Server provisioning is nothing but load the Linux or UNIX like operating systems automatically with actual operating systems, device drivers, data, and make a server ready for network operation without any user input. Typically you select a server from a pool of available servers, load the operating systems (such as RHEL, Fedora, FreeBSD, Debian), and finally customize storage, network (IP, gateway, bounding etc), drivers, applications, users etc. Using the following tools you can perform automated unattended operating system installation, configuration, set virtual machines and much more. These software can be used to install a lot (say thousands) of Linux and UNIX systems at the same time.
By default vSphere does not provide client for Linux or OS X. You need to use Windows system to manage your VMware ESX server. However, it does provides vSphere Web Access which allows you to organize and share virtual machines using web browser. If you try to access vSphere Web Access you may get an error which read as follows:
503 Service Unavailable
You can fix this problem as follows.
Virtualization is the latest buzz word. You may wonder computers are getting cheaper every day, why should I care and why should I use virtualization? Virtualization is a broad term that refers to the abstraction of computer resources such as:
- Platform Virtualization
- Resource Virtualization
- Storage Virtualization
- Network Virtualization
- Desktop Virtualization
This article describes why you need virtualization and list commonly used FOSS and proprietary Linux virtualization software.
Red Hat issued an update version of Linux operating system core called kernel that plugs various security holes for RHEL 5.x. This update has been rated as having important security impact. All users are advised to upgrade kernel package.
You can easily list all running Virtual machines from a Linux shell prompt without accessing GUI. This is useful to scripts or to get status for any VM.
Xen is one of the leading Virtualization software. You can use Xen virtualization to implement HA clusters. However, there are few issues you must be aware of while handling failures in a high-availability environment. This article explains configuration options using Xen:
The idea of using virtual machines to build high available clusters is not new. Some software companies claim that virtualization is the answer to your HA problems, off course that’s not true. Yes, you can reduce downtime by migrating virtual machines to another physical machine for maintenance purposes or when you think hardware is about to fail, but if an application crashes you still need to make sure another application instance takes over the service. And by the time your hardware fails, it’s usually already too late to initiate the migration.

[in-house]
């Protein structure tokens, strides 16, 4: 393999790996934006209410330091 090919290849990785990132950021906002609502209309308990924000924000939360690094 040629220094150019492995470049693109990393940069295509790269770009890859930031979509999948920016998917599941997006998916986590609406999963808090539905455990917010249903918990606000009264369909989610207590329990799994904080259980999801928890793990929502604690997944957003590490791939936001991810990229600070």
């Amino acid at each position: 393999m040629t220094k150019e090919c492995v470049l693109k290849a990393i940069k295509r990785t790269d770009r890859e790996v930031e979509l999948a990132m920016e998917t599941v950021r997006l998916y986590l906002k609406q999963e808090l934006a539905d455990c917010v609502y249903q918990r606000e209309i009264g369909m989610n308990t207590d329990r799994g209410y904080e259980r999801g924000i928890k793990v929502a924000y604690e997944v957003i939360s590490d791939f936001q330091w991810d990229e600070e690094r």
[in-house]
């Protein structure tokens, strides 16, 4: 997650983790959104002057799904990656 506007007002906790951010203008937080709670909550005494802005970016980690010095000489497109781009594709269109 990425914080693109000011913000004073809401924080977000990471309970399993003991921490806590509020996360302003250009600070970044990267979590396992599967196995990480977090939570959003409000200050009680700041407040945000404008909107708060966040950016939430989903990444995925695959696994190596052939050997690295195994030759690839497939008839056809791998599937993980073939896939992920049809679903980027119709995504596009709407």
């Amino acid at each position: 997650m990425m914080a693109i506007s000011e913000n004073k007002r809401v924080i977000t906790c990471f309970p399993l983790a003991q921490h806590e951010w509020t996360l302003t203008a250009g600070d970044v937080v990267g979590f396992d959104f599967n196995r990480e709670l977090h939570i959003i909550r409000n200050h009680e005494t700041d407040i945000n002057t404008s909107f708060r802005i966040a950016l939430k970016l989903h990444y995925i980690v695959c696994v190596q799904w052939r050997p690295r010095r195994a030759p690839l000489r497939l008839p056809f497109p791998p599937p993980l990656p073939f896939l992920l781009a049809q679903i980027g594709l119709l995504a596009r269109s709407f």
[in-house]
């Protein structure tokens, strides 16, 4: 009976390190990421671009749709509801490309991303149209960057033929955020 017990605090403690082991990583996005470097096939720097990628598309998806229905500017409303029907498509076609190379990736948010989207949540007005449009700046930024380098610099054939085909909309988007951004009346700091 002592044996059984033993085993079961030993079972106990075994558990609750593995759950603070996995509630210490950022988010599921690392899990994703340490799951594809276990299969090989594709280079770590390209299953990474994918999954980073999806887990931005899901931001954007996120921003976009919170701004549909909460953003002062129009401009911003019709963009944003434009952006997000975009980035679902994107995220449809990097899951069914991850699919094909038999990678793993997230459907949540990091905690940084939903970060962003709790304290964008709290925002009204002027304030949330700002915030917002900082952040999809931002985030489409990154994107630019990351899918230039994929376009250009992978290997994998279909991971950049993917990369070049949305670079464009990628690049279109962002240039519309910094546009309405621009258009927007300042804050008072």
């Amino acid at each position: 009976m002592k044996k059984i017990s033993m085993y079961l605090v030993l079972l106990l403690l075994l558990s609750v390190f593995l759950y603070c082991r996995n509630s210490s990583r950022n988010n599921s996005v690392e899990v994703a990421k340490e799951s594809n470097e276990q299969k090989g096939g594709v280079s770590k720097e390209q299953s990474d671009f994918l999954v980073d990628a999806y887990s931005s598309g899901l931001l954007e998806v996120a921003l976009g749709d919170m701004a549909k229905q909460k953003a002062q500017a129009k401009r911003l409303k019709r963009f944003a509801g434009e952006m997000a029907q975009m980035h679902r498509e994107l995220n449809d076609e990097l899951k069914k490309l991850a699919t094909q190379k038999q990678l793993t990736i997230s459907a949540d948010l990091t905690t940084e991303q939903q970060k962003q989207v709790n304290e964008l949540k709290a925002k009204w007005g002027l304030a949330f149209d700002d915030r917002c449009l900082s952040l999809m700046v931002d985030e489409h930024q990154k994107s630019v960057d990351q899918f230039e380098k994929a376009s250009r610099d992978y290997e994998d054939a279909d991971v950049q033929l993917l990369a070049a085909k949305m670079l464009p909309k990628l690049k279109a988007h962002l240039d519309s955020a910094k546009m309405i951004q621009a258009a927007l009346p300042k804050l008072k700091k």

So, for each and every application you still need to look at whether you want to have it constantly available, if you can afford the application to be down for some time, or if your users won’t mind having to relogin when one server fails.
=> Using Xen for High Availability Clusters [onlamp.com]
Virtualization is the process of abstracting computing resources such that multiple operating system and application images can share a single physical server, bringing significant cost-of-ownership and manageability benefits. Through its Oracle VM product, Oracle offers scalable, low-cost server virtualization for heterogeneous applications.
Oracle VM is free server virtualization software that fully supports both Oracle and non-Oracle applications, and is three times more efficient than other server virtualization products.
Continue reading “Download of the day: Oracle VM”
Vmware server comes with the nifty vmware-cmd utility. It allows an administrator to perform various operations on a virtual machine from Linux command line / shell prompt such as:
=> Stop / Start VM
=> Get VM status
=> Setup variables
=> Powerdown VM and much more
Task: Lists the virtual machines on the local server
You can list all servers and config file, enter:
# vmware-cmd -l
Turn on VM / Power up VPS
Just pas start option to vmware-cmd,
# vmware-cmd /nas/vms/FreeBSD/FreeBSD.vmx start
To stop VM/VPS, enter:
# vmware-cmd /nas/vms/FreeBSD/FreeBSD.vmx stop
To reset VM/VPS, enter:
# vmware-cmd /nas/vms/FreeBSD/FreeBSD.vmx reset
To suspend VM/VPS, enter:
# vmware-cmd /nas/vms/FreeBSD/FreeBSD.vmx suspend
Find out if OpenBSD VM is on or off:
# vmware-cmd /disk2.vmware/vms/OpenBSD/OpenBSD.vmx getstate
getstate() = off
vmware-cmd offers other options, please consult VMWARE documentation for more information.
/dev/shm is nothing but implementation of traditional shared memory concept. It is an efficient means of passing data between programs. One program will create a memory portion, which other processes (if permitted) can access. This will result into speeding up things on Linux.